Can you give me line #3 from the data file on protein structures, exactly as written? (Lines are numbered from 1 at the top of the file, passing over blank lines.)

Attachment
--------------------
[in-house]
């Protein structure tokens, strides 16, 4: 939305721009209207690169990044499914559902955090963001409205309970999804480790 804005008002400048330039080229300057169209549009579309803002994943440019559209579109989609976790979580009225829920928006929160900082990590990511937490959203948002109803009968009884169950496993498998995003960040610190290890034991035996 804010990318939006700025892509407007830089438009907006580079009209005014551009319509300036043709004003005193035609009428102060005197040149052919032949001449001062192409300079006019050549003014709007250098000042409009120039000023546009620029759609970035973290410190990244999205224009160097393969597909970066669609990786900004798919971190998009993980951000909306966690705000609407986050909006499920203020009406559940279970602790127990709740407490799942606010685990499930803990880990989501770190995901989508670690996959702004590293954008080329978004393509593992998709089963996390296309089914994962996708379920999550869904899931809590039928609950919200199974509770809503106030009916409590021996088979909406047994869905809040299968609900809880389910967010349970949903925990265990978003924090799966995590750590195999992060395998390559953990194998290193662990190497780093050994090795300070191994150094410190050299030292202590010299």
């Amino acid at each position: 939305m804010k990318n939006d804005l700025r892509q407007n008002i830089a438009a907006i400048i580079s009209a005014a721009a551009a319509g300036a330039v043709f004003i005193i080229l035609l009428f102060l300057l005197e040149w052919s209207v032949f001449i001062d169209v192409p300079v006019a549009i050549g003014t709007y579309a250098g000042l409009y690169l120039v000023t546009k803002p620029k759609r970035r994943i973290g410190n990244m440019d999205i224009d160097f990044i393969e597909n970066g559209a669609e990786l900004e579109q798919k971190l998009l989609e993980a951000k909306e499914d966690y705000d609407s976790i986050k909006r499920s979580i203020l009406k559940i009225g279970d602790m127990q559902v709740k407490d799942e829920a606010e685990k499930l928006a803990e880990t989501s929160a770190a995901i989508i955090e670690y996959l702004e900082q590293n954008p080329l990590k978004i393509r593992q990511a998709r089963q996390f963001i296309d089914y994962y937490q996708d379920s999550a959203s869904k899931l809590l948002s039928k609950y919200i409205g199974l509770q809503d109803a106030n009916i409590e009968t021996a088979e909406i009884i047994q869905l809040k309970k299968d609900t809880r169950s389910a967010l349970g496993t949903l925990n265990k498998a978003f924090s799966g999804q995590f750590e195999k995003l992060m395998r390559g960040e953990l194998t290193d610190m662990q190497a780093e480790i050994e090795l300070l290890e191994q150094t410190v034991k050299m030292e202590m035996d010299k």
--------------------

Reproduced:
């Amino acid at each position: 939305m804010k990318n939006d804005l700025r892509q407007n008002i830089a438009a907006i400048i580079s009209a005014a721009a551009a319509g300036a330039v043709f004003i005193i080229l035609l009428f102060l300057l005197e040149w052919s209207v032949f001449i001062d169209v192409p300079v006019a549009i050549g003014t709007y579309a250098g000042l409009y690169l120039v000023t546009k803002p620029k759609r970035r994943i973290g410190n990244m440019d999205i224009d160097f990044i393969e597909n970066g559209a669609e990786l900004e579109q798919k971190l998009l989609e993980a951000k909306e499914d966690y705000d609407s976790i986050k909006r499920s979580i203020l009406k559940i009225g279970d602790m127990q559902v709740k407490d799942e829920a606010e685990k499930l928006a803990e880990t989501s929160a770190a995901i989508i955090e670690y996959l702004e900082q590293n954008p080329l990590k978004i393509r593992q990511a998709r089963q996390f963001i296309d089914y994962y937490q996708d379920s999550a959203s869904k899931l809590l948002s039928k609950y919200i409205g199974l509770q809503d109803a106030n009916i409590e009968t021996a088979e909406i009884i047994q869905l809040k309970k299968d609900t809880r169950s389910a967010l349970g496993t949903l925990n265990k498998a978003f924090s799966g999804q995590f750590e195999k995003l992060m395998r390559g960040e953990l194998t290193d610190m662990q190497a780093e480790i050994e090795l300070l290890e191994q150094t410190v034991k050299m030292e202590m035996d010299k």